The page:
Dear Injured Runner,
Or a letter to myself.
Dear Injured Runner,
I understand that you are “benched” right now, away from the sport or activity that you love. Perhaps you have sustained a mild injury, such as a contusion of the toe, or something more worrisome, such as a stress fracture. Perhaps you are just ill, a victim of the cold and flu season. I’m going to offer you some friendly, unsolicited advice. Please read it. Please read it again. Please read it aloud. Please take it to heart.
First, this is not the end of your life. You are still breathing, you are still here, you are still you. Your identity as a runner does not have to evaporate like sweat on a technical shirt just because you are going to have to miss running for a few weeks. Your identity as an athlete remains as well. After all, it’s your athleticism that got you in to this mess in the first place. You will heal, you will learn, you will return to the road/trail/treadmill and run again. And if, for some reason, you can’t run again, see sentence #1 of this paragraph.
Second, you may have signed up for a race and planned the entire next six months of your life around it. That’s great. But, sometimes life happens and the nagging pain in your leg becomes a splitting, someone-is-stabbing-me-with-a-dull-knife pain and you need to do something about it. That “something” might involve a visit to your doctor, physical therapy, medication, and rest. Yep, that’s right. I said it. The dirtiest four letter word for runners-REST. You might have to stop training for that “I made a blog about it” race. You might have to sit your well-toned behind down on the couch with a bag of frozen peas, pop your foot on a pillow and chill out. Maybe catch up on those TV shows that you stopped watching while you were busy running around in the snow for the past three months. And after you rest for a week, thinking that everything will be better, you might have to rest some more. I know you think more rest is going to be worse for your training, but you’re probably wrong. You could go out and push it now, when you know full well you are not better, but you’ll pay for it later. So sit your butt down, put your feet up and deal.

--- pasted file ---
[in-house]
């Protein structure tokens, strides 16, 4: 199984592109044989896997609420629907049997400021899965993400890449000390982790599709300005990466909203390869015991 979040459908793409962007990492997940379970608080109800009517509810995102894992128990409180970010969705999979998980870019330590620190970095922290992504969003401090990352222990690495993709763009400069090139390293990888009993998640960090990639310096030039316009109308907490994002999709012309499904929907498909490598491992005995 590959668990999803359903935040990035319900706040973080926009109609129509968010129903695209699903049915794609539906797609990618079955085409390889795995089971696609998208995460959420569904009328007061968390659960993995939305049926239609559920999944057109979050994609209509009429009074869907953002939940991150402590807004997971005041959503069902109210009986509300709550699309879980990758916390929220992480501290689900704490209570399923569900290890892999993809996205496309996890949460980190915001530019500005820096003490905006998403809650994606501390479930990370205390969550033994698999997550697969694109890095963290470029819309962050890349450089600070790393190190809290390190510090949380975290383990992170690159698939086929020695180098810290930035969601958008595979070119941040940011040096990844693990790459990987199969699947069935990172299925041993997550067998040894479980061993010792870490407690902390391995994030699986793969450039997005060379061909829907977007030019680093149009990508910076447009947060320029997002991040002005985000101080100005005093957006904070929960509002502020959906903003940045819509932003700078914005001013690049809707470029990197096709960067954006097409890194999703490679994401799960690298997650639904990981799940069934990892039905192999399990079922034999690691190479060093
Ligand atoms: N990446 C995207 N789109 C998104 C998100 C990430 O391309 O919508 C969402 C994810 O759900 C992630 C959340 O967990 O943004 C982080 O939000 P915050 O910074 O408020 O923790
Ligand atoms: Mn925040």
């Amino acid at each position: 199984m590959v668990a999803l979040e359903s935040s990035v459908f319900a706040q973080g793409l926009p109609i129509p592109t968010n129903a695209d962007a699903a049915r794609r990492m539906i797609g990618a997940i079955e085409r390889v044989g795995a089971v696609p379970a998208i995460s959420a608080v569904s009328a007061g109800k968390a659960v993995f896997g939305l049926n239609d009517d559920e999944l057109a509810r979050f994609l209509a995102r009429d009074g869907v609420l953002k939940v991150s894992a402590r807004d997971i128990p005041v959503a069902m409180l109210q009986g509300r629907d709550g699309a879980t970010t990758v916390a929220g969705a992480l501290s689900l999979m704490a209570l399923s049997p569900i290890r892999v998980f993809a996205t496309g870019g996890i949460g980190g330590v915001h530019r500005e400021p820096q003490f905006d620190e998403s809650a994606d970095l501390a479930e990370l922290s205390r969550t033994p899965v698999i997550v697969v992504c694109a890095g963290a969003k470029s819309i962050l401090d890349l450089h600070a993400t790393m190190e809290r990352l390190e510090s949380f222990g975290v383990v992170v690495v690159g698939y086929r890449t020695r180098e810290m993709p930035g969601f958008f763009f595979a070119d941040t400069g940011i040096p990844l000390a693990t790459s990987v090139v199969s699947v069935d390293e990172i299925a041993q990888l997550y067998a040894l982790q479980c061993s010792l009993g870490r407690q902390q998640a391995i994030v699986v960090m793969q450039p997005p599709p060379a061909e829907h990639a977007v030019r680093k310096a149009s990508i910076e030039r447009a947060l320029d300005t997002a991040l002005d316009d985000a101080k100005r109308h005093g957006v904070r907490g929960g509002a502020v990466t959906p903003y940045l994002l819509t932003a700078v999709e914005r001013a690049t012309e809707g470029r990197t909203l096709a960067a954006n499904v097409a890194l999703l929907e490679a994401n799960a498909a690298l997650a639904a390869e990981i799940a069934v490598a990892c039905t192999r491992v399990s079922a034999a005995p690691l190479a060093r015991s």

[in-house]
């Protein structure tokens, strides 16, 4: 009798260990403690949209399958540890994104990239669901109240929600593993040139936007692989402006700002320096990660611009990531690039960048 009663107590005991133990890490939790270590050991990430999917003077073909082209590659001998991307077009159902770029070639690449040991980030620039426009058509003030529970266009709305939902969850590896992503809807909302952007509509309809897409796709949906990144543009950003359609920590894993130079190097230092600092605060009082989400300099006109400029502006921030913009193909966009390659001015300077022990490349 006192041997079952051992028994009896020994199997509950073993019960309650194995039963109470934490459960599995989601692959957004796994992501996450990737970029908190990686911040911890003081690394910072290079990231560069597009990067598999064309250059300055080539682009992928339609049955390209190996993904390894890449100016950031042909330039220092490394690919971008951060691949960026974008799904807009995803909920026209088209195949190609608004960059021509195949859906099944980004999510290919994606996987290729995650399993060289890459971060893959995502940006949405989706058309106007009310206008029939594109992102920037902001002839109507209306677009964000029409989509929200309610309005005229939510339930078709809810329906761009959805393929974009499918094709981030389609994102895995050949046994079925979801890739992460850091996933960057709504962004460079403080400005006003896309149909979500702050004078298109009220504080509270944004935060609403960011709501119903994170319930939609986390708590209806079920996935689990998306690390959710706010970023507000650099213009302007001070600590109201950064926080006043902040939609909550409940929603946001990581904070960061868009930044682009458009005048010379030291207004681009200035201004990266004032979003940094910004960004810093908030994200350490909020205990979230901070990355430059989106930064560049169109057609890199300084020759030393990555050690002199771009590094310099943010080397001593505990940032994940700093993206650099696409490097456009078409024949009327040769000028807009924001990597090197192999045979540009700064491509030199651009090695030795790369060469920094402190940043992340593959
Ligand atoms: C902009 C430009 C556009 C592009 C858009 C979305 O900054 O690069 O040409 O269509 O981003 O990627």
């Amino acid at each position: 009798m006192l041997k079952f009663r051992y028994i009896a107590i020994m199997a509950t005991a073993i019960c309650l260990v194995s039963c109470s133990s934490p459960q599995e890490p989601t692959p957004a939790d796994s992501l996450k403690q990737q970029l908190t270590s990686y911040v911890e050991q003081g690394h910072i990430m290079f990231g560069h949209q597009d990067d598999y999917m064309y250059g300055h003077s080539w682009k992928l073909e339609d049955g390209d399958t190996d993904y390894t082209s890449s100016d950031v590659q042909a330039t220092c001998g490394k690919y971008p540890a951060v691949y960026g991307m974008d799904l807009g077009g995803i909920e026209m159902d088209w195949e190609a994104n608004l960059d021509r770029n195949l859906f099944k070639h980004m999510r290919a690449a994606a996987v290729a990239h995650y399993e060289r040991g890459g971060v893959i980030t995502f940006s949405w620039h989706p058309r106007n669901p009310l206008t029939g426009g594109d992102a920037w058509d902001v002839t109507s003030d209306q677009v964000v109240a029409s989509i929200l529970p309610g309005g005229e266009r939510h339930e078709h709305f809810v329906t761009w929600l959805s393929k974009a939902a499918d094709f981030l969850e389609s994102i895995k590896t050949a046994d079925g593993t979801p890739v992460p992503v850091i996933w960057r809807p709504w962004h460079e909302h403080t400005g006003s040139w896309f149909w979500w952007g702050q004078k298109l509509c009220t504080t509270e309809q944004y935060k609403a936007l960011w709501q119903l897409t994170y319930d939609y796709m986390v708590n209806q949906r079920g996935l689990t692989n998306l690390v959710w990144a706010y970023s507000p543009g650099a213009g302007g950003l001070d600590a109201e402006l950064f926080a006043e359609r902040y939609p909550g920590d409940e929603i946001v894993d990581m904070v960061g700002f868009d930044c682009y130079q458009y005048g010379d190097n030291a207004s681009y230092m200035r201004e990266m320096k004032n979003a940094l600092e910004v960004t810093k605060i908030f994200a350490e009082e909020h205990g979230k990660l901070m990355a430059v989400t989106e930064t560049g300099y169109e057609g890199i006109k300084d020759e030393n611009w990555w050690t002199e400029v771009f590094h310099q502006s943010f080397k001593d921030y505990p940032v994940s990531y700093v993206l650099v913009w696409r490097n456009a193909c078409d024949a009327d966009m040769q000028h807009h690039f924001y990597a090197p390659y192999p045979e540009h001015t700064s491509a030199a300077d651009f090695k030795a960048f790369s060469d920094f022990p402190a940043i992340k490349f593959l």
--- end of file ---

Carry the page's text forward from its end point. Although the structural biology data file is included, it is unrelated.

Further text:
Third, you’re probably imagining that people are going to think less of you because you aren’t running. If they think less of you, then they have never trained for a single thing in their lives. They’ve never been hungry for anything. They’ve never walked a mile in your pronation-prevention stability Asics. And they are not worth your time. Please surround yourself with other runners who have experienced the ups and downs that come with this sport. Please reach out to them and connect with them and relish the support that this amazing community can provide.
Finally, my dear, dear Jessica, remember why you started this journey in the first place. Remember that your father loved you and would not have cared if you ran 2.6 miles in his honor, 26.2 miles or no miles at all. He would have just wanted you to be happy. You’ll get to the marathon. If it doesn’t happen on May 19th, which it still could, then it will happen another day.